Portugal’s economy recovering well, may beat 2021 forecast, minister says

FILE PHOTO: Portugal's Economy minister Pedro Siza Vieira speaks during an interview with Reuters in Lisbon
FILE PHOTO: Portugal's Economy minister Pedro Siza Vieira speaks during an interview with Reuters in Lisbon, Portugal January 16, 2019. Picture taken January 16, 2019. REUTERS/Rafael Marchante/File Photo

May 25, 2021

By Sergio Goncalves

LISBON (Reuters) – Portugal’s economic recovery has been fast and strong since it started easing its COVID-19 lockdown in mid-March, and growth this year may exceed the government’s forecast of 4%, its Economy Minister said on Tuesday.

The corporate sector’s fortunes are also picking up, Pedro Siza Vieira told Reuters.

“Exports are growing, consumption and investment are reacting very significantly and jobs are being created since April,” he said in a telephone interview.

The economy slumped 7.6% last year, and in mid-January Portugal imposed a strict lockdown, its second since the pandemic began, due to what was then the world’s worst surge in COVID-19 cases and deaths.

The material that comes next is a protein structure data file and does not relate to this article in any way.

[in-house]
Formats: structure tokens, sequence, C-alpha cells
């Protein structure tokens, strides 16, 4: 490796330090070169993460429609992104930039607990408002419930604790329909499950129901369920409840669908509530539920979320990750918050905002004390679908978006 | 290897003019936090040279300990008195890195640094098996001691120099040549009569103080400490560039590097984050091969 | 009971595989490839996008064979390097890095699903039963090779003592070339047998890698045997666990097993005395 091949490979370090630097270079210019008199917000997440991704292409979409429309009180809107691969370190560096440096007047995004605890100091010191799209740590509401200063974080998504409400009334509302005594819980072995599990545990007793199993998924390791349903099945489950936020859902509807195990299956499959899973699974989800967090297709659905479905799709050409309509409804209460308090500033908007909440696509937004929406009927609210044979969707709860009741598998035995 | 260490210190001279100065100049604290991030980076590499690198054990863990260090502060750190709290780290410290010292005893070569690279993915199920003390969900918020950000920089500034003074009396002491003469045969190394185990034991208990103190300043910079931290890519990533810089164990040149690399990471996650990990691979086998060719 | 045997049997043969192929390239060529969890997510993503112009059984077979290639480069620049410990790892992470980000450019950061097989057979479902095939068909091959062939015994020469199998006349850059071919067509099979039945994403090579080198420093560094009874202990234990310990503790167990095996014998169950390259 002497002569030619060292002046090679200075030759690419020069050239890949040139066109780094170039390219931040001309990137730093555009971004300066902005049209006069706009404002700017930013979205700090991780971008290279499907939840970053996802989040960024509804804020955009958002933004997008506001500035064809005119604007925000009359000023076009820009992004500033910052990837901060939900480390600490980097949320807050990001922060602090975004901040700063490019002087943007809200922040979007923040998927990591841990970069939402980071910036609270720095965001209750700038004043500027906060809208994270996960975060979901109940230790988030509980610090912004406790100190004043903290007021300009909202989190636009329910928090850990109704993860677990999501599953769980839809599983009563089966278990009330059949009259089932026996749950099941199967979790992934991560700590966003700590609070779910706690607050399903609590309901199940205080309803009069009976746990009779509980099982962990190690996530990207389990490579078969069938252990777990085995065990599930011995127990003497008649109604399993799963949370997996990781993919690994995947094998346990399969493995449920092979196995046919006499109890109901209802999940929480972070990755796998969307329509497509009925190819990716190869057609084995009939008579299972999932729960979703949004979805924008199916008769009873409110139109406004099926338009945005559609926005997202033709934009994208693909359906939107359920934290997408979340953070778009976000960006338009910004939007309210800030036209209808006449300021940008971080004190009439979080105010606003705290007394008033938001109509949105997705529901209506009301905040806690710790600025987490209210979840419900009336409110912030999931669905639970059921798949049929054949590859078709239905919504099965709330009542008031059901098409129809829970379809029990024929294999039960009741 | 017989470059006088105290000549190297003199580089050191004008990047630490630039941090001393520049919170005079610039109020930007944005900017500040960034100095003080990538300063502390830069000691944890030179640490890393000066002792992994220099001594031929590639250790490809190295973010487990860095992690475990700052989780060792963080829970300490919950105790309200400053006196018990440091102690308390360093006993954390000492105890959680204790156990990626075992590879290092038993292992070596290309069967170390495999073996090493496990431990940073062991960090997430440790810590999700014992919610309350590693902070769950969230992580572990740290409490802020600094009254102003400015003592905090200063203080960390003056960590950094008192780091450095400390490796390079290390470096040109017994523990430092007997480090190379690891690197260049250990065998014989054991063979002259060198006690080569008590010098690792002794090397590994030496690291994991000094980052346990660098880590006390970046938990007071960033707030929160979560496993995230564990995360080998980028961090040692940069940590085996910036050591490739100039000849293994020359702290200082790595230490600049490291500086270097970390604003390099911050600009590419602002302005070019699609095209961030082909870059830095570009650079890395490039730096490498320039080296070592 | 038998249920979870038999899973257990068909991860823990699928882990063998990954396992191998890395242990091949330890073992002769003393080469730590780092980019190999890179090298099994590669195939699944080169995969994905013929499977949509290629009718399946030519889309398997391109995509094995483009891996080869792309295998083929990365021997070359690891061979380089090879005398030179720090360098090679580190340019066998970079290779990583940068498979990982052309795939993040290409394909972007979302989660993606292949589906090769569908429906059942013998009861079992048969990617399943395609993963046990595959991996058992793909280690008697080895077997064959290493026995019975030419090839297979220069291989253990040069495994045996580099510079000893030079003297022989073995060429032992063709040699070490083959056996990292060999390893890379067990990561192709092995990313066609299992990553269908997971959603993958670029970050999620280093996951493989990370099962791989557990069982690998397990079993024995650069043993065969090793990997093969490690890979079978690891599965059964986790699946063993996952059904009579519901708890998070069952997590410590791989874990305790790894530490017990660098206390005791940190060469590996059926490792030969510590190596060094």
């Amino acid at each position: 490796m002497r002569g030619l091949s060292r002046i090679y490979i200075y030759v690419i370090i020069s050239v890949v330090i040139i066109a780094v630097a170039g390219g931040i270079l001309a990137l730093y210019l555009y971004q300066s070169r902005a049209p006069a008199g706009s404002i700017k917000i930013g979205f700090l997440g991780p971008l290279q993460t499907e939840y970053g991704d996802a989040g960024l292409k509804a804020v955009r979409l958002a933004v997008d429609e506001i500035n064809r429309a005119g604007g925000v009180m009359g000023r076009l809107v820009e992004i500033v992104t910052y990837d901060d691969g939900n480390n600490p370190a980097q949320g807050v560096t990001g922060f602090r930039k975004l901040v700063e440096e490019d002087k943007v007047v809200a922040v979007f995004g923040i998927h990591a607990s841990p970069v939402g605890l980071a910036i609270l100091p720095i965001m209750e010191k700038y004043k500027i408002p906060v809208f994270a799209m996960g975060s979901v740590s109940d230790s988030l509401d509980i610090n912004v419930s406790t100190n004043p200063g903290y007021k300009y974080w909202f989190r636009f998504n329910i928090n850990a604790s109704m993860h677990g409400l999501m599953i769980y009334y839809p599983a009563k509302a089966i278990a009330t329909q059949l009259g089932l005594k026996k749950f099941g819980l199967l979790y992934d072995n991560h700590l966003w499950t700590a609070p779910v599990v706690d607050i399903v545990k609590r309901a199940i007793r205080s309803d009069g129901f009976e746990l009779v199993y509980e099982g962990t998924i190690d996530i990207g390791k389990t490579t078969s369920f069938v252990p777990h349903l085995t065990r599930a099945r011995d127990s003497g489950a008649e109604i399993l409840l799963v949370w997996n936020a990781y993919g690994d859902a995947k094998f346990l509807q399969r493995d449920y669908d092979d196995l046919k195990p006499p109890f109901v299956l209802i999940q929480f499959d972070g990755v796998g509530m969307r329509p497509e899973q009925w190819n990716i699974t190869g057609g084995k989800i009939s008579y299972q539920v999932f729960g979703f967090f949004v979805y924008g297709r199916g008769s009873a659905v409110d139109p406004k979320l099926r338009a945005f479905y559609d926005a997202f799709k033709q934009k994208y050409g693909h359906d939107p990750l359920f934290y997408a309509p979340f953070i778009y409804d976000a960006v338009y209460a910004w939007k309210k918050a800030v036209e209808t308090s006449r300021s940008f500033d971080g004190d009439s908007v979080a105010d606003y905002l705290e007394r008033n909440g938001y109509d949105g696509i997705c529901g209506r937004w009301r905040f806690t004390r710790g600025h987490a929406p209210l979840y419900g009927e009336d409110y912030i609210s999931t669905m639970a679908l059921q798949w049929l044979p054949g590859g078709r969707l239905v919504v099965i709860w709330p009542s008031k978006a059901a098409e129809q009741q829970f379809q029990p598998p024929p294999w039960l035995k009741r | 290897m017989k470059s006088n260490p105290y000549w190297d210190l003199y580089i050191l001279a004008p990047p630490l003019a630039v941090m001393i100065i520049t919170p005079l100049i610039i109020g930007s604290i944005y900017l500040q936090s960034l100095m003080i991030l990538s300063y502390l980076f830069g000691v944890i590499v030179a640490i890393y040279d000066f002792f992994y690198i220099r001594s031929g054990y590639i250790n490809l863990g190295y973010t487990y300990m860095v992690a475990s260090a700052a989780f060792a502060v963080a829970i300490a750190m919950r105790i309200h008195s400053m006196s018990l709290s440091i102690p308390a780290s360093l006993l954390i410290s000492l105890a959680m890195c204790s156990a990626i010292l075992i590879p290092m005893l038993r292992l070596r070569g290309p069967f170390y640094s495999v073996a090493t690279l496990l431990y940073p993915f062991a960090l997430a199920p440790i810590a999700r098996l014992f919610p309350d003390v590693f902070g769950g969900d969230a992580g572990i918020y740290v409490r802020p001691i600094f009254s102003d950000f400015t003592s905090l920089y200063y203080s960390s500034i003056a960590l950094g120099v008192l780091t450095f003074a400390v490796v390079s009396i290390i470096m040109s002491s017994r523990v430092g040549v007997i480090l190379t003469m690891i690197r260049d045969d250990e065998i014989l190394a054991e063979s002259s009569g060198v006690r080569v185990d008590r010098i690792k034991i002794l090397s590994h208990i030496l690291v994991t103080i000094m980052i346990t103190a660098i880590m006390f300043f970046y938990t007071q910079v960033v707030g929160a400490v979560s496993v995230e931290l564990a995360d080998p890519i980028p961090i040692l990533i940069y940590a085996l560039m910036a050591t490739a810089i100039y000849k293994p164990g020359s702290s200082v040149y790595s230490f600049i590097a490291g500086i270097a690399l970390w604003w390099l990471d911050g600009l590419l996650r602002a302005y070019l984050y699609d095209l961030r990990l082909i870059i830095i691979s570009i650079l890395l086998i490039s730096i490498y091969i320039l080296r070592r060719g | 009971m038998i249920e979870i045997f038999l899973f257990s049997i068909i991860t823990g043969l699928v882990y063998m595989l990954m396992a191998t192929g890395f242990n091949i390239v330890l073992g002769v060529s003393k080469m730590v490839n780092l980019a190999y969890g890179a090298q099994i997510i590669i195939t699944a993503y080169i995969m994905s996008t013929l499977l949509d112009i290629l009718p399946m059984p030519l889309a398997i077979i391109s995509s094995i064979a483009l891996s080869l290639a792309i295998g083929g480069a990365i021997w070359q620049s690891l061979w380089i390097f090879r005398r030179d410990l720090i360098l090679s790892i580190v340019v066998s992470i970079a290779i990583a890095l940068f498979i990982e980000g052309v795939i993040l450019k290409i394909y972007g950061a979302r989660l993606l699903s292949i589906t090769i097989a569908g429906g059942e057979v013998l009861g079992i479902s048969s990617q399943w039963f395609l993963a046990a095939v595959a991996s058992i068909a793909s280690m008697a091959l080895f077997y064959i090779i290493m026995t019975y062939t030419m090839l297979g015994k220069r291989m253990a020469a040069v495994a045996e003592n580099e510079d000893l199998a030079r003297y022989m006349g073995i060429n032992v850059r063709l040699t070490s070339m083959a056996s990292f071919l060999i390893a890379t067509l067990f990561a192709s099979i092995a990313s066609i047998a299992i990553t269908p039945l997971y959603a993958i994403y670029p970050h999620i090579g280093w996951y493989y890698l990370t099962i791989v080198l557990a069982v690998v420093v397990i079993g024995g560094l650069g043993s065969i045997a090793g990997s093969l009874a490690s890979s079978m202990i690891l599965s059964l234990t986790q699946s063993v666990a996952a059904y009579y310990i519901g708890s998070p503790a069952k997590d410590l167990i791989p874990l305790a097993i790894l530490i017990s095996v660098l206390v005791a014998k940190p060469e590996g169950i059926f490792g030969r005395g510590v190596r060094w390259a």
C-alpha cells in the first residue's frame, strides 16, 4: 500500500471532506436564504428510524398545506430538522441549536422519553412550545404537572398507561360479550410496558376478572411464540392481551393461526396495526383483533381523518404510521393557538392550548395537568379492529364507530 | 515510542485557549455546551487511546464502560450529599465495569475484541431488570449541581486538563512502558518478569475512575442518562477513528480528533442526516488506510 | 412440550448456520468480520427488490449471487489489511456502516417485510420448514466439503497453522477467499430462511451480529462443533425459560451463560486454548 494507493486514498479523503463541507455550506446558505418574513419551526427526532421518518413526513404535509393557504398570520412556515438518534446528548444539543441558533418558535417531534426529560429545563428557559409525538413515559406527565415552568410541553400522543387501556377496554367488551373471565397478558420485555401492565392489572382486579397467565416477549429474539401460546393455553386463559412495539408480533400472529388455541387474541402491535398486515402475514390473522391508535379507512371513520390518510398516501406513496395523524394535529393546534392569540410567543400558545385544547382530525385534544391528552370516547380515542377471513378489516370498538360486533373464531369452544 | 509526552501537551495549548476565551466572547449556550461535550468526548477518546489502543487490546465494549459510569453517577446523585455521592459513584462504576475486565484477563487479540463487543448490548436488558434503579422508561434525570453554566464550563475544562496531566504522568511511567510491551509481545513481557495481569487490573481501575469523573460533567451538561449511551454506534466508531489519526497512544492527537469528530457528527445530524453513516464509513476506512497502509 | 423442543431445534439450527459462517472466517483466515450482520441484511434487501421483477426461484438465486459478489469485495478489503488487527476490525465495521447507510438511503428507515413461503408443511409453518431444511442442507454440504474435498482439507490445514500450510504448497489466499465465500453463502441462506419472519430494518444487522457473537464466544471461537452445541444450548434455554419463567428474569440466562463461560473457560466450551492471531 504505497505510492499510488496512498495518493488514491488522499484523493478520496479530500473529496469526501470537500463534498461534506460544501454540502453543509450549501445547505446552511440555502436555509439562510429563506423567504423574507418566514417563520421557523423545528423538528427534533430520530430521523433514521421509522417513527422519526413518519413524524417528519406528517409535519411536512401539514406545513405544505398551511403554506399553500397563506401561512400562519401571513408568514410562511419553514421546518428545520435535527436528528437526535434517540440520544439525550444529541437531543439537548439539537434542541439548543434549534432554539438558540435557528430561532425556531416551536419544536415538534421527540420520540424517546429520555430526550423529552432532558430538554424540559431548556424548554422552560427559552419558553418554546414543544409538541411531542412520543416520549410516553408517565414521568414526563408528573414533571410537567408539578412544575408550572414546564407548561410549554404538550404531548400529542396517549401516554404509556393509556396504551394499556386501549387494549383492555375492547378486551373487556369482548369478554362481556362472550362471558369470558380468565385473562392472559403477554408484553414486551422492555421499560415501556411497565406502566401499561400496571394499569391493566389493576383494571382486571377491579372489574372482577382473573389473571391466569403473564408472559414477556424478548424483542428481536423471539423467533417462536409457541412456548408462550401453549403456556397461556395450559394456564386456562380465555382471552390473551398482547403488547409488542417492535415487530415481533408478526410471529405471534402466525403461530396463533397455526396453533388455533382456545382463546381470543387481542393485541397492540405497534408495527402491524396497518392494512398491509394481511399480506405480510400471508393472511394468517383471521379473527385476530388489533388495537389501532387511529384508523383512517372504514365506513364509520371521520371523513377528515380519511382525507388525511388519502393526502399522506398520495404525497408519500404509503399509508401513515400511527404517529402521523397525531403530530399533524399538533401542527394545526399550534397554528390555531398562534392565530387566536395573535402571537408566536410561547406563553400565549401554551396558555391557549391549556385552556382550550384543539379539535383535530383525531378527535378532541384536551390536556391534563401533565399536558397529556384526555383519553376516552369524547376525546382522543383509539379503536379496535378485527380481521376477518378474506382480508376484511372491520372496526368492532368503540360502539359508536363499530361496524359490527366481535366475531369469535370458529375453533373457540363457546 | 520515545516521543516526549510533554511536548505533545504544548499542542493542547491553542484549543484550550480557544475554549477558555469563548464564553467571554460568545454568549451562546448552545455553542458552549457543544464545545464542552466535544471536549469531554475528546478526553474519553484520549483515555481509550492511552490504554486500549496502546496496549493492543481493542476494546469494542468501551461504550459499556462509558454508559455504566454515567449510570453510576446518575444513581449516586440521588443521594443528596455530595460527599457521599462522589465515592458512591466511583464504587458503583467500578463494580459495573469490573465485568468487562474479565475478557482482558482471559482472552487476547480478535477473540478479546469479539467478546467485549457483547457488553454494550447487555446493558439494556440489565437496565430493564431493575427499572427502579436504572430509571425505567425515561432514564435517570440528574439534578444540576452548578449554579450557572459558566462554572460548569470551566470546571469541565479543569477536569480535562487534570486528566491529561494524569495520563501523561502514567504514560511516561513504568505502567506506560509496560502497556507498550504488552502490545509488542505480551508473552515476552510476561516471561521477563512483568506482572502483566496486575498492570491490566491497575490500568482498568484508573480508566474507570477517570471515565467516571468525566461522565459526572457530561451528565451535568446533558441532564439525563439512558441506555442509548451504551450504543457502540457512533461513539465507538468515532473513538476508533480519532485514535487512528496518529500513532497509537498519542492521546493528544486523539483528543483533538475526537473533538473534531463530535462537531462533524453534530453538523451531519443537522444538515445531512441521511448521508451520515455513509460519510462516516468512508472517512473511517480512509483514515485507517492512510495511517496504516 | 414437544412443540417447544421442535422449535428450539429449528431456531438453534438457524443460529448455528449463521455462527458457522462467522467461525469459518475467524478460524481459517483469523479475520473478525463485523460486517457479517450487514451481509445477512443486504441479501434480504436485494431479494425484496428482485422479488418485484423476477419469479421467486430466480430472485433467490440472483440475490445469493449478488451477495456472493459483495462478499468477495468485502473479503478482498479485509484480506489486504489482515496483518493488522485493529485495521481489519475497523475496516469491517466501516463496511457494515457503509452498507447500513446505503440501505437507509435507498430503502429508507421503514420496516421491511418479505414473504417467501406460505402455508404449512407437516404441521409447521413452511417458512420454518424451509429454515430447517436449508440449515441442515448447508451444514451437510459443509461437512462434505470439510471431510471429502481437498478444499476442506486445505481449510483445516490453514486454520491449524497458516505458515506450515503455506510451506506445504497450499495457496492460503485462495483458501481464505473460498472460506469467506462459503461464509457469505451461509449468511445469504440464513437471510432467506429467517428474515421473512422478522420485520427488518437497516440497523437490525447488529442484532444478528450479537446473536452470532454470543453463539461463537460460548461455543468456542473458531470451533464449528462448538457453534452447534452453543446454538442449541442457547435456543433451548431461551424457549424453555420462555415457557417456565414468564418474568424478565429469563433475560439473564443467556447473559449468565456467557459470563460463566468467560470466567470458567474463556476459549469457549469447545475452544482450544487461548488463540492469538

Most restrictions have since been progressively lifted, and the government predicted last month the economy would grow 4% in 2021.

“Right now, we are envisaging more favourable growth,” Siza Vieira said, pointing to an ongoing resumption of tourism as a significant additional factor.

Tourism accounted for nearly 15% of gross domestic product before the pandemic, but foreign visitors dropped 76% last year, and arrivals were again impacted by January’s lockdown in the first quarter.

Now Siza Vieira expects Portugal to benefit from the return of British tourists – its main source market – after London put the country on its unrestricted “green” travel list from May 17, and the resumption of air travel with other European countries with low infection rates.

Portugal will maintain its pre-pandemic goal of reaching over 27 billion euros ($33 billion) in annual tourism revenues in 2027, Siza Vieira said, predicting an improvement to over 9 billion euros this year after a 58% drop to 7.8 billion last year.

A new 6-billion-euro package of state guarantees for loan restructurings and capital injections will start supporting the tourism sector in coming weeks, he added.

($1 = 0.8161 euros)

(Reporting by Sergio Goncalves; editing by Andrei Khalip and John Stonestreet)